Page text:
After disbanding his alt-pop band Marvelous 3 in 2001, Butch Walker carried on as a solo artist, but also delved into the songwriting and production world, working on massive songs and albums by Katy Perry, Avril Lavigne, Pink, Taylor Swift, and Fall Out Boy, just to name a few. So when he gets time away from that world to work on his own records, he has to focus and make it count, since there's probably another rapidly approaching session on the books.

Last week, he put out his eighth solo record, Stay Gold, which shows off Walker's continued commitment to songcrafting, with album closer "Record Store" taking listeners to a completely different place than where the opening title track kicked things off nine songs earlier. We talked to Walker about how protective he is of the songs that he keeps for himself, his biggest musical regret and an unfortunate elevator encounter with Elvis Costello.



AllMusic: In addition to making your own records, you spend a lot of time working with other musicians. Are you extra protective of the time that you allot for yourself to do your own thing?

Butch Walker:
I have to be, because otherwise I will just be doing things for everyone else and get distracted with all these other things. I tend to wall myself off, and I’ll go away a lot of times, leave everything, leave the producing jobs, and go hole up and write, get out of town. When a wave’s coming, I want to jump on it. It doesn’t always happen, so when I feel that wave, you have to really exercise it when it does come.

AllMusic: Do you also guard your ideas that you have for your own music, or will you share them if they fit another project you're working on?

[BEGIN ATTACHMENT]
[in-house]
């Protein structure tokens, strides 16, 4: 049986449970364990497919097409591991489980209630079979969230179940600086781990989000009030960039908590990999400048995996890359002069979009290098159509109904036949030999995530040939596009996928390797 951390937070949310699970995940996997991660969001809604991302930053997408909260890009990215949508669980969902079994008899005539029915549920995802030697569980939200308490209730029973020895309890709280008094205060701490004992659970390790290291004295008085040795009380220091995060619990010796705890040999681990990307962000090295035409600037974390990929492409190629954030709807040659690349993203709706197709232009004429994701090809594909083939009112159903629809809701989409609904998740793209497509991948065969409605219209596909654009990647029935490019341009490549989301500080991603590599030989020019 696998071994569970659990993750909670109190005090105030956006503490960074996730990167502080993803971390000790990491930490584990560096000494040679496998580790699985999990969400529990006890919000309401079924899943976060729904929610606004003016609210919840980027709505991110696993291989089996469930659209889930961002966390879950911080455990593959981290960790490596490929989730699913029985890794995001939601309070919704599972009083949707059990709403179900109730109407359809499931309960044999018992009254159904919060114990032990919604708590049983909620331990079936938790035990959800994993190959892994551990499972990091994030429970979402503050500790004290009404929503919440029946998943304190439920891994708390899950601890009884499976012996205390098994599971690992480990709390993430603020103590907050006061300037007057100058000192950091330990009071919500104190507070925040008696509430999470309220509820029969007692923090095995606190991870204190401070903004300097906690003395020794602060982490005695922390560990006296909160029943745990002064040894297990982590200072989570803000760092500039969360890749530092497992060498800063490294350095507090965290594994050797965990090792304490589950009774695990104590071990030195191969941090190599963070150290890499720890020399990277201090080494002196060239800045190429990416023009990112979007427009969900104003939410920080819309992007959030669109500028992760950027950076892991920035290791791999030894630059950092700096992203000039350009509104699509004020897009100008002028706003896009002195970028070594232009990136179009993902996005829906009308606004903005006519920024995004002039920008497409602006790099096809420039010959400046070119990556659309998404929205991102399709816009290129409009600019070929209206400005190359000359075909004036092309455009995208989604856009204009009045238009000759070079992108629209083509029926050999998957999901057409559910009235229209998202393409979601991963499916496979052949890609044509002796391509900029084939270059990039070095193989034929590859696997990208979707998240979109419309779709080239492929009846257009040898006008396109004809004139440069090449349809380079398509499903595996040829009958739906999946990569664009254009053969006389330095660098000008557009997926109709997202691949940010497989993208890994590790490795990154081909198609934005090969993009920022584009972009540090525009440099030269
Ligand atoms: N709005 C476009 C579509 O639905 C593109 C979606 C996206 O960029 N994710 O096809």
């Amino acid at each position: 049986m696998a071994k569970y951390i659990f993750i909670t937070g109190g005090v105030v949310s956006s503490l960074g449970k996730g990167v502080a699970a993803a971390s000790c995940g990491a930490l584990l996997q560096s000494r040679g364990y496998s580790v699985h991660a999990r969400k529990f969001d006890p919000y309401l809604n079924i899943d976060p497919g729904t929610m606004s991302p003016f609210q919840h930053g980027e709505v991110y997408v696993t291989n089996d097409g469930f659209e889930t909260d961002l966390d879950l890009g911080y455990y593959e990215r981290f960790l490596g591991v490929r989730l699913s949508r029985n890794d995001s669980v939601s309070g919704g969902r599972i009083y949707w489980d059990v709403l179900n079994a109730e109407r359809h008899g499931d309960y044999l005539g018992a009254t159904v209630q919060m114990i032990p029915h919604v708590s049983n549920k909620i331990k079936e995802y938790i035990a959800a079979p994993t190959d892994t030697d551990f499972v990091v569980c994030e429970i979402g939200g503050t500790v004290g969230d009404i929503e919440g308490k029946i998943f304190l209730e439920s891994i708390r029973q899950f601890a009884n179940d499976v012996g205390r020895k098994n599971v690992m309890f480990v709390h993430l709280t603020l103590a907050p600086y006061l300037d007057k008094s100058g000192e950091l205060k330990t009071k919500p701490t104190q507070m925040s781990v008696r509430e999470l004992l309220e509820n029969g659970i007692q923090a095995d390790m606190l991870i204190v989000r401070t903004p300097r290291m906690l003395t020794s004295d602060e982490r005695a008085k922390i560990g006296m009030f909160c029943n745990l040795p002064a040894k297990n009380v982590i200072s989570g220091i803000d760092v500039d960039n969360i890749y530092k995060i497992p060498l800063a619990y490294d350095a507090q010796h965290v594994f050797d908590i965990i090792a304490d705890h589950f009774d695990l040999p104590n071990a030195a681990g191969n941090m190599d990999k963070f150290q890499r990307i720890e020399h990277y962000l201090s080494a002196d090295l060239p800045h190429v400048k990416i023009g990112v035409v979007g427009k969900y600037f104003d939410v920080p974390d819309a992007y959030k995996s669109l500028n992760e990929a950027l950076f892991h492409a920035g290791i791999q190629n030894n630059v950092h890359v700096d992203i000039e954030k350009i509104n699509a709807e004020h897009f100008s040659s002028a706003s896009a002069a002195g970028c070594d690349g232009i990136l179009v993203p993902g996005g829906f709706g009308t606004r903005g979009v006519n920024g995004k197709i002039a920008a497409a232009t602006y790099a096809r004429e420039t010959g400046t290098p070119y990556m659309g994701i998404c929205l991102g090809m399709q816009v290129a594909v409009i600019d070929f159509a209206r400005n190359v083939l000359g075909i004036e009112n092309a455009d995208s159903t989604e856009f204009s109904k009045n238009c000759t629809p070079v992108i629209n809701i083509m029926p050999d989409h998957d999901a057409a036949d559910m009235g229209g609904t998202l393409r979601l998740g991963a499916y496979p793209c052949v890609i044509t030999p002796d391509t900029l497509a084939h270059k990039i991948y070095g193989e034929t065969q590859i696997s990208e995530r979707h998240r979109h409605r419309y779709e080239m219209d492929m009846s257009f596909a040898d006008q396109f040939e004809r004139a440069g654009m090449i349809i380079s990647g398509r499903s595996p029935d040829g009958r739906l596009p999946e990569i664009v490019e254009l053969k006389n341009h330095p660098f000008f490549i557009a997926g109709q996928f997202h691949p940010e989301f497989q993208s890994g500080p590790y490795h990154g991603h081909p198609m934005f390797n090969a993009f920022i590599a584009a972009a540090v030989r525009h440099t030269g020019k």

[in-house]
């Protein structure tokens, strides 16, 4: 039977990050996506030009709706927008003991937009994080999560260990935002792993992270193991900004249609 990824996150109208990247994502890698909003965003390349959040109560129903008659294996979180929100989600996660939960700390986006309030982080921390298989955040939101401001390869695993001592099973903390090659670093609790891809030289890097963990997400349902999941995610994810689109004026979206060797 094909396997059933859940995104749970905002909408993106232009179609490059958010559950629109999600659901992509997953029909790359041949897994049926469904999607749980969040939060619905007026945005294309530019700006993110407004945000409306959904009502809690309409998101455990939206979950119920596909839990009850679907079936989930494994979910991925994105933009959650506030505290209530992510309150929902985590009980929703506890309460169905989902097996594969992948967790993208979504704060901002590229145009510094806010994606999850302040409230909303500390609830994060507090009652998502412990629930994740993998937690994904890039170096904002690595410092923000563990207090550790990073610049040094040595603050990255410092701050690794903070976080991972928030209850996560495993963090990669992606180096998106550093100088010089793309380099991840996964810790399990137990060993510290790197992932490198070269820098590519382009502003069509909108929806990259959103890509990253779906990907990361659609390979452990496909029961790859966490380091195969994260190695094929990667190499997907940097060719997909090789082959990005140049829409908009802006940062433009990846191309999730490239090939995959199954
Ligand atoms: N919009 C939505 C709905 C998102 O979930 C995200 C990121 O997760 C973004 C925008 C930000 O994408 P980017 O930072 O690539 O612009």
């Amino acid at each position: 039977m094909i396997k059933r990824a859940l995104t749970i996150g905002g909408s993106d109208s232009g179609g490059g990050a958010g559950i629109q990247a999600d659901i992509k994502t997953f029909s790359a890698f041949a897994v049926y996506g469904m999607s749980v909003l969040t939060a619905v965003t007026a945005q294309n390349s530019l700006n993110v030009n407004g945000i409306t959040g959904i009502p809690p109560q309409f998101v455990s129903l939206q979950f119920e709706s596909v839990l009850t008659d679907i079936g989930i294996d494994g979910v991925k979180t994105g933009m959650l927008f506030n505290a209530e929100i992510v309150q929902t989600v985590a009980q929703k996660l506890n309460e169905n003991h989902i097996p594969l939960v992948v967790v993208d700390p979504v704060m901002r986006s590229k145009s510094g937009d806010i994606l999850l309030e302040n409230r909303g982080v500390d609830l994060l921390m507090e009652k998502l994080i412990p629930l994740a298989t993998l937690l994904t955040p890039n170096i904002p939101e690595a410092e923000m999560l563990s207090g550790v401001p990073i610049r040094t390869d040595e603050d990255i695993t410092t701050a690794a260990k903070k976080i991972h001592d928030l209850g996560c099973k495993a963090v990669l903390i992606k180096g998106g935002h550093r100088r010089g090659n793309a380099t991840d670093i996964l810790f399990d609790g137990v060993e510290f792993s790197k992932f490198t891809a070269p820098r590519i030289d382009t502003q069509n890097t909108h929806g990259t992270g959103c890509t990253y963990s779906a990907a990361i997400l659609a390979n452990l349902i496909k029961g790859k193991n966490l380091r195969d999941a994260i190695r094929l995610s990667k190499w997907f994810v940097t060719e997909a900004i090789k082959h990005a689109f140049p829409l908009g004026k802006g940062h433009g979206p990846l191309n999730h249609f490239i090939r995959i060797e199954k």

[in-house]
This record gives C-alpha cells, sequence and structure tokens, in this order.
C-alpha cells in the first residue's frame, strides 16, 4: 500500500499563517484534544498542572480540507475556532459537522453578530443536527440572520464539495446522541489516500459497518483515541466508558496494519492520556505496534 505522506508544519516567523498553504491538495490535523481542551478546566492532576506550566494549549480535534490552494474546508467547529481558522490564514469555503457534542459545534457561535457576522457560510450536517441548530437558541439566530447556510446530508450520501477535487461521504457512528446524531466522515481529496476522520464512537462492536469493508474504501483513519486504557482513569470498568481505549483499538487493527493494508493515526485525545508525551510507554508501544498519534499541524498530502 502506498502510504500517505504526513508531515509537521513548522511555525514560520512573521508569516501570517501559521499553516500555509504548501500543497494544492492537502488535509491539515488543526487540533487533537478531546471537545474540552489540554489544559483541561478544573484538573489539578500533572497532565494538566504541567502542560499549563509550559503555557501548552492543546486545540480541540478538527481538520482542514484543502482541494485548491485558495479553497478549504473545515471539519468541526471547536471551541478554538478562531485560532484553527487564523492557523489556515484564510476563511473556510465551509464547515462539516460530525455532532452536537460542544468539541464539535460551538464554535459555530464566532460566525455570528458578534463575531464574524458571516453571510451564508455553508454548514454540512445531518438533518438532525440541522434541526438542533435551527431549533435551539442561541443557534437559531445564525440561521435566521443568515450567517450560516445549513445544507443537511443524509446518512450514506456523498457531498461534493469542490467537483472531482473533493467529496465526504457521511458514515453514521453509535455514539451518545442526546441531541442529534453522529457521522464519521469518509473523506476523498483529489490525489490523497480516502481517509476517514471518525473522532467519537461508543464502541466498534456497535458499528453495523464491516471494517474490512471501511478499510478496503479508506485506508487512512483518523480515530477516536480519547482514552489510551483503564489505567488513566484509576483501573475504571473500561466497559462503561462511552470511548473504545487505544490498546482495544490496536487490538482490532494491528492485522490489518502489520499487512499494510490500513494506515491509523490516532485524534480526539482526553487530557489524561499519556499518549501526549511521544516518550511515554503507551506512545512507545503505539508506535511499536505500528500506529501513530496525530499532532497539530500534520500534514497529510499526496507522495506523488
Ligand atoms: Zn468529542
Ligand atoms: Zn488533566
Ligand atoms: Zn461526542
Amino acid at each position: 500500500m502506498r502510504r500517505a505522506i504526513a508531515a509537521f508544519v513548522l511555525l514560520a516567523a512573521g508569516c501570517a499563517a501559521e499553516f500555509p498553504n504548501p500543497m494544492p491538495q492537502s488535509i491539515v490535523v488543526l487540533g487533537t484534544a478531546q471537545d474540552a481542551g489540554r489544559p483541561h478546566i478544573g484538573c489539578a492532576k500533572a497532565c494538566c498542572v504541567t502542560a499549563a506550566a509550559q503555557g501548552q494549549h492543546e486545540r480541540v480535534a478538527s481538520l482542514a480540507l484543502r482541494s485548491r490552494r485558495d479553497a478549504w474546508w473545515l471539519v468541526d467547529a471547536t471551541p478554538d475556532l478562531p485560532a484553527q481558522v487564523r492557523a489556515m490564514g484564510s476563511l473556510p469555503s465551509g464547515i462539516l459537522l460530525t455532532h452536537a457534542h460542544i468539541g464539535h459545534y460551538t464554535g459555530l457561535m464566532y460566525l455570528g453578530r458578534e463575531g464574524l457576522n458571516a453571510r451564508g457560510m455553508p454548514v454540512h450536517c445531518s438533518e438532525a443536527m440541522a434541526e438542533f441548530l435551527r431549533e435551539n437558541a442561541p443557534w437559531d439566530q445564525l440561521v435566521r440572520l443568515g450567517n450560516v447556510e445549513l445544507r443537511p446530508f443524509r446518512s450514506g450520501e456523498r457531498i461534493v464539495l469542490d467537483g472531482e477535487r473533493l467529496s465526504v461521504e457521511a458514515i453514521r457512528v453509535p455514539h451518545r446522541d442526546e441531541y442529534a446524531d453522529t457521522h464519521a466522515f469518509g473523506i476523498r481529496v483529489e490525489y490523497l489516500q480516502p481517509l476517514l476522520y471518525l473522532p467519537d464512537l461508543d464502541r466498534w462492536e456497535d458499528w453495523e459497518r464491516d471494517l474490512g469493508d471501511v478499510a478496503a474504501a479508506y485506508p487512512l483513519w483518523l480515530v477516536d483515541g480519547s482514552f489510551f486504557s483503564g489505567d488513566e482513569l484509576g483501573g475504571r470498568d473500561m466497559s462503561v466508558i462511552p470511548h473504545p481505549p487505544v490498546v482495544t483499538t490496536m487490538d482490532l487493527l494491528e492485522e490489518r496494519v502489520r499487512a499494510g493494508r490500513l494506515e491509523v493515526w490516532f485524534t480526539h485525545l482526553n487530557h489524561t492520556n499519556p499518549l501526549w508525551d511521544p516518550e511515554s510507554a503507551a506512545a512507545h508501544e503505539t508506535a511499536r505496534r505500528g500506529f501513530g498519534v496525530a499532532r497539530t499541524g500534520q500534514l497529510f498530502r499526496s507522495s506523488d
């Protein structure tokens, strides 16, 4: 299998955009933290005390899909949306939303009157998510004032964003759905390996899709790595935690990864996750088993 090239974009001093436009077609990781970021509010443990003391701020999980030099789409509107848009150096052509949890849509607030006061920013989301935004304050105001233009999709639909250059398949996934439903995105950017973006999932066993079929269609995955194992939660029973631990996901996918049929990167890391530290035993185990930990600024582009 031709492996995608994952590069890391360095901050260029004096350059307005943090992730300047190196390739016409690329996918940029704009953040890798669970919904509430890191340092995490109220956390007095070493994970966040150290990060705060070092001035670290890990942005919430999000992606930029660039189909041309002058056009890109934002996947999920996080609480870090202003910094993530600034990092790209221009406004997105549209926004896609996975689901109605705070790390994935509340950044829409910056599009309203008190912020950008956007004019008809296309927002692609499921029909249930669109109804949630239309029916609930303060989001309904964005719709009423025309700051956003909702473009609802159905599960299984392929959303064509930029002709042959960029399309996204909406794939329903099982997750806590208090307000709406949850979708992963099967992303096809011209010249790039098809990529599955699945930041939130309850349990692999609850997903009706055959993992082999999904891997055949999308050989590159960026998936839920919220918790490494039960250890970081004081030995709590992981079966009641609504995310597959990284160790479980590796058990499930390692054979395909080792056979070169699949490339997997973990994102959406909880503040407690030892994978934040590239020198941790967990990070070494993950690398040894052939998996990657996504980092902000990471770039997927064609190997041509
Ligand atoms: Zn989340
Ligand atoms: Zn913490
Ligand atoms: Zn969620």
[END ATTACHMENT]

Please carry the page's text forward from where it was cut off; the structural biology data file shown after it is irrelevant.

Walker:
I’m protective a little bit, but a lot of it, I think I know right away if it’s something for someone else, because a lot of the stuff I write is from personal experience and memories, and that won’t apply to someone else who’s looking for an accessible pop song or something that reaches that level of listeners. On the new record, the only instance of that is when Ashley Monroe and I wrote a song called “Descending,” and we didn’t know who should cut it, her or me or somebody else. We eventually agreed that we both wanted to cut it.

AllMusic: You've moved around a bit, do you think the changes in geography have impacted the way the music has come out?

Walker:
I think so. I don’t know if it reflects in the songs, where I’m coming from, but I do know that a new environment can give you more creative spark. Sometimes I just do it in the middle of the night, I’ll wake up at three in the morning with a song in my head, and that’s how I wrote a lot of this last record, was sleepless nights, waking up and writing shit down before I forgot.

AllMusic: Are you ever doing something extremely mundane when musical ideas happen?

Walker:
When I’m working on somebody else’s stuff, I’ll have an idea come to me, completely unrelated, I’m not jocking their shit, I’ll just switch gears for a second and go write stuff down or hum in to my phone to get the idea down, and a lot of times that will happen when I’m working on somebody else’s music, chalk it up to a mild case of ADD, probably. I do it when I’m on my motorcycle, when I’m riding, I’m writing. I’m not listening to music, there’s no distractions, and that’s where something can come easily, but it’s not easy to write it down or hum it when you’re on two wheels, so you have to do a lot of pulling over.